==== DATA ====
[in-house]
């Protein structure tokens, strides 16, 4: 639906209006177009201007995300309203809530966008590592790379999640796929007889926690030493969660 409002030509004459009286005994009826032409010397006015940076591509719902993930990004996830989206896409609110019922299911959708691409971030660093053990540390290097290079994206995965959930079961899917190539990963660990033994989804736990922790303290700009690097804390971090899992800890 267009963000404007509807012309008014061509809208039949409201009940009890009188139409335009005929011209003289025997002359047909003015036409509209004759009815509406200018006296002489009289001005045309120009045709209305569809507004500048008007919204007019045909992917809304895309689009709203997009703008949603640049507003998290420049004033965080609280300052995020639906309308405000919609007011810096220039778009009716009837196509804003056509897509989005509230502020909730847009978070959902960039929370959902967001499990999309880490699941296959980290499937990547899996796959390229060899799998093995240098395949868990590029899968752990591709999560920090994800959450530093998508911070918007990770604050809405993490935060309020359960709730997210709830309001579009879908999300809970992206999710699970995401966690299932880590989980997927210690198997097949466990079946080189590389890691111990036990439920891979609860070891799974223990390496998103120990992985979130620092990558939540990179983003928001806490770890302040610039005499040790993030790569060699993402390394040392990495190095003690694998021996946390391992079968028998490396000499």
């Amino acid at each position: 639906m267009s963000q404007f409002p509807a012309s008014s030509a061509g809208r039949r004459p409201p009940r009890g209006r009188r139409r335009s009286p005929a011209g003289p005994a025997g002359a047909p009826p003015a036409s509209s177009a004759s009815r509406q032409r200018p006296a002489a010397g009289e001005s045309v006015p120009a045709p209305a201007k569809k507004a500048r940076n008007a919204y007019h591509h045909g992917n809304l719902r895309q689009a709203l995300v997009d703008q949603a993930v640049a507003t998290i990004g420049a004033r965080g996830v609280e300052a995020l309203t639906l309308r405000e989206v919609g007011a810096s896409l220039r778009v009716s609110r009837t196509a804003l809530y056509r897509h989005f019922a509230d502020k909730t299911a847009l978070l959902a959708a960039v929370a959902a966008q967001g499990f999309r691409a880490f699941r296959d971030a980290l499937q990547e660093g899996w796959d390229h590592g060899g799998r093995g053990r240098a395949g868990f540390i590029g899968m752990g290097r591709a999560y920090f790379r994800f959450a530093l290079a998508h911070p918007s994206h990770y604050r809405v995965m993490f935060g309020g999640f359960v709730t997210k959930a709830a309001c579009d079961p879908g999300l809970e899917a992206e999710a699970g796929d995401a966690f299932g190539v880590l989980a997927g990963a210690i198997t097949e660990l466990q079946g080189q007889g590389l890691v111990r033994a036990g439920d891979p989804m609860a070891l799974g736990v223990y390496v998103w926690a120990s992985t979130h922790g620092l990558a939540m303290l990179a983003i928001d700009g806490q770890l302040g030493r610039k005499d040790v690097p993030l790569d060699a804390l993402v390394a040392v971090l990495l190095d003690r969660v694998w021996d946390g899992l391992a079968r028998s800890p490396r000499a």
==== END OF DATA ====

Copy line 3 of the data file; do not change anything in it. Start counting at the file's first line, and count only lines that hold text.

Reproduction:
């Amino acid at each position: 639906m267009s963000q404007f409002p509807a012309s008014s030509a061509g809208r039949r004459p409201p009940r009890g209006r009188r139409r335009s009286p005929a011209g003289p005994a025997g002359a047909p009826p003015a036409s509209s177009a004759s009815r509406q032409r200018p006296a002489a010397g009289e001005s045309v006015p120009a045709p209305a201007k569809k507004a500048r940076n008007a919204y007019h591509h045909g992917n809304l719902r895309q689009a709203l995300v997009d703008q949603a993930v640049a507003t998290i990004g420049a004033r965080g996830v609280e300052a995020l309203t639906l309308r405000e989206v919609g007011a810096s896409l220039r778009v009716s609110r009837t196509a804003l809530y056509r897509h989005f019922a509230d502020k909730t299911a847009l978070l959902a959708a960039v929370a959902a966008q967001g499990f999309r691409a880490f699941r296959d971030a980290l499937q990547e660093g899996w796959d390229h590592g060899g799998r093995g053990r240098a395949g868990f540390i590029g899968m752990g290097r591709a999560y920090f790379r994800f959450a530093l290079a998508h911070p918007s994206h990770y604050r809405v995965m993490f935060g309020g999640f359960v709730t997210k959930a709830a309001c579009d079961p879908g999300l809970e899917a992206e999710a699970g796929d995401a966690f299932g190539v880590l989980a997927g990963a210690i198997t097949e660990l466990q079946g080189q007889g590389l890691v111990r033994a036990g439920d891979p989804m609860a070891l799974g736990v223990y390496v998103w926690a120990s992985t979130h922790g620092l990558a939540m303290l990179a983003i928001d700009g806490q770890l302040g030493r610039k005499d040790v690097p993030l790569d060699a804390l993402v390394a040392v971090l990495l190095d003690r969660v694998w021996d946390g899992l391992a079968r028998s800890p490396r000499a």